A nationwide increase in youth voter participation impacted the presidential election in some battleground states, researchers, UCLA faculty and students said.
The youth voter turnout in the 2020 election is projected to be somewhere between 53% to 56% of all eligible young voters ages 18 to 29, according to election data by the Center for Information & Research on Civic Learning and Engagement. Based on CIRCLE’s projections, the youth voter turnout will increase by almost 10% from the 2016 election, when around 46% of young people turned out to vote, according to the data.
Youth voter registration in California increased by 26% in the 2020 election compared to the 2016 election, according to CIRCLE.
Kristian Lundberg, an associate researcher at CIRCLE, said the youth vote contributed to either making the race close or flipping states in favor of President-elect Joe Biden. Lundberg said 18- to 29-year-olds were the deciding factor in battleground states like Georgia, Arizona, Pennsylvania and Michigan.
“Had young people not voted in these numbers, it’s likely that President-elect Biden might not have won those states and therefore might not have won the election,” Lundberg said.
Young people turned out in record numbers to vote this year, accounting for 17% of the overall voting population and flipping key states like Georgia and Pennsylvania for Biden, who got the support of 61% of voters ages 18-29, according to CIRCLE.
Several organizations at UCLA made efforts to get students to register to vote before the 2020 election.
Nic Riani, the state board chair of the California Public Interest Research Group Students, said CALPIRG members went to Zoom lectures and walked students through voter registration forms, and they worked with faculty and administrators to send emails to students encouraging them to register.
Riani, also the campaign coordinator for CALPIRG’s New Voters Project at UCLA, said CALPRIG called students to help them make a plan to vote.
CALPIRG’s New Voters Project worked remotely with organizations like Bruins Vote and more than 70 other student groups to help UCLA and other California students register to vote and overcome voting barriers.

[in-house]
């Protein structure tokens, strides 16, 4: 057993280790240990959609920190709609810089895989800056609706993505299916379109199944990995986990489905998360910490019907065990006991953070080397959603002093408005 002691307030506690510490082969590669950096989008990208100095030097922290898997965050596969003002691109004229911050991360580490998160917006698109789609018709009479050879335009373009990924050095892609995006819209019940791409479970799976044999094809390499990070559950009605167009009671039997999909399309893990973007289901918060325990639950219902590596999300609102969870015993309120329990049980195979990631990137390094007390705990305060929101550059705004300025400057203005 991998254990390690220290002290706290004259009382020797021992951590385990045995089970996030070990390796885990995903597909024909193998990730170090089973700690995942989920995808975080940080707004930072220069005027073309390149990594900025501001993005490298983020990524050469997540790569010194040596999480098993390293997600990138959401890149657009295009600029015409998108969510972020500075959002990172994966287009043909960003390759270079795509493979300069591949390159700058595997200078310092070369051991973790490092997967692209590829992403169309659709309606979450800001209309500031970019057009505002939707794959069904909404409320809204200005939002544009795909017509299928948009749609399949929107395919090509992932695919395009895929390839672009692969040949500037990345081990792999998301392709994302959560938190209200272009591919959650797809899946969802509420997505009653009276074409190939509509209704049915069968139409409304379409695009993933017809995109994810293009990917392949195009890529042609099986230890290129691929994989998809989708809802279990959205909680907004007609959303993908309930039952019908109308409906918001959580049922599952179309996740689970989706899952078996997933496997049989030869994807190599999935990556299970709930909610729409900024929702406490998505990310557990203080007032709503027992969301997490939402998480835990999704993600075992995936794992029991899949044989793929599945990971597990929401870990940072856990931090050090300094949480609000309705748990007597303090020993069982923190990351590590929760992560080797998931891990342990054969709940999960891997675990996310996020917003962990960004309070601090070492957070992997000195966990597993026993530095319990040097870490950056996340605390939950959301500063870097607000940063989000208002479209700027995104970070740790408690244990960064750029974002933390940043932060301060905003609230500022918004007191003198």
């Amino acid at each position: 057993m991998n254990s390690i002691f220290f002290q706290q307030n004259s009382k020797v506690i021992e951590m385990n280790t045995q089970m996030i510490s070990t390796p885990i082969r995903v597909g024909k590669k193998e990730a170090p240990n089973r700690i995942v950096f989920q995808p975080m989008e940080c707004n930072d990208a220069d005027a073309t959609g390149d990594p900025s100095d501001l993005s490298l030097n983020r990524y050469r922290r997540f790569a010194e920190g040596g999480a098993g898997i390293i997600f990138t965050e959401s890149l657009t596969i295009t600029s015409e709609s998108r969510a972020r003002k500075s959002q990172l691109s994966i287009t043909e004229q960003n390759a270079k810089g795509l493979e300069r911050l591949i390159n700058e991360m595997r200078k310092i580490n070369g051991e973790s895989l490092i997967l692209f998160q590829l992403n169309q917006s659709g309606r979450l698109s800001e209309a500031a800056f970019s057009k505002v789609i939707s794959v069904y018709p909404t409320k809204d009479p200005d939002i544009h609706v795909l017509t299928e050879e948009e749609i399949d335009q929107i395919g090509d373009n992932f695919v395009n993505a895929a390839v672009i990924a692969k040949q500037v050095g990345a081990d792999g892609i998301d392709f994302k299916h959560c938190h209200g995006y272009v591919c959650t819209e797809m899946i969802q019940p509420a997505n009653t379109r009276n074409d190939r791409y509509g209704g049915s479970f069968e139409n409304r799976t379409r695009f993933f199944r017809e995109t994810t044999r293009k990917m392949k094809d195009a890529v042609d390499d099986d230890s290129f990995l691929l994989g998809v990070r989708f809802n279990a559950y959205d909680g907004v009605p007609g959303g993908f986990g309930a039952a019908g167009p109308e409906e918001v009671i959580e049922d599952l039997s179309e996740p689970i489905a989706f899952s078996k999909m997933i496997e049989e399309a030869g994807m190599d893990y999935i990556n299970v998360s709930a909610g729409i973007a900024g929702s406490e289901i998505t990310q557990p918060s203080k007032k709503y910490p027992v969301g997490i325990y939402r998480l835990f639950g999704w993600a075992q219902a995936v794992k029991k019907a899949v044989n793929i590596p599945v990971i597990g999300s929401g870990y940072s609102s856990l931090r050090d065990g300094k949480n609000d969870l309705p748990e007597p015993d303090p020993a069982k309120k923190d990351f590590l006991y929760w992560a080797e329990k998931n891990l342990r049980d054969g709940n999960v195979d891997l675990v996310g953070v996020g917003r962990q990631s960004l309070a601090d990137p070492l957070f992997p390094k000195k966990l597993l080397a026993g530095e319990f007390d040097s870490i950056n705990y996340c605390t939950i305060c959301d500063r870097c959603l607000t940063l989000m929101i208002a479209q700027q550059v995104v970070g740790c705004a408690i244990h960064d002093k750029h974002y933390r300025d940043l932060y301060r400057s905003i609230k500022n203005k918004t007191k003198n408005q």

Sonni Waknin, a managing law fellow for the UCLA Voting Rights Project, said there have been many education campaigns to get younger voters to vote. A lot of money has been invested in the education campaigns to try to surpass many barriers that young voters face, she added.
“In California, for example, when you sign your ballot it has to match your voter registration, and for some voters, especially younger voters, your signature can change a lot,” Waknin said. “That’s a barrier because you might have younger voters getting flagged more often for a signature mismatch and (they) might not be able to be easily contacted.”
Riani said CALPIRG helped around 10,000 students in California register to vote, compared to about 6,000 in 2018.
“Young people want to vote, we care about our futures, and, you know, there can be some challenges to navigating the voting process” Riani said. “As the largest generation alive, we have the ability to either let other people make decisions that impact us, or to, you know, vote and get a future that works for us.”
Lundberg said young people have different reasons for voting. This is evident in Georgia, he said, where the majority of young Black voters voted for Biden while the majority of young white voters v
oted for President Donald Trump.
Laura Wray-Lake, an associate professor of social welfare at UCLA, said issues like racial injustice, the environment and the pandemic encouraged younger people to vote.
“The racial injustice, police violence, the uprising around Black Lives Matter, George Floyd and Breonna Taylor and all the other cases, I think partly motivated youth of color and other youths,” Wray-Lake said. “Youths of color especially made a huge difference for Biden because … the proportion for the youths of color, Black youth, Latinx youth and Asian youth were hugely in favor of Biden compared to Trump.”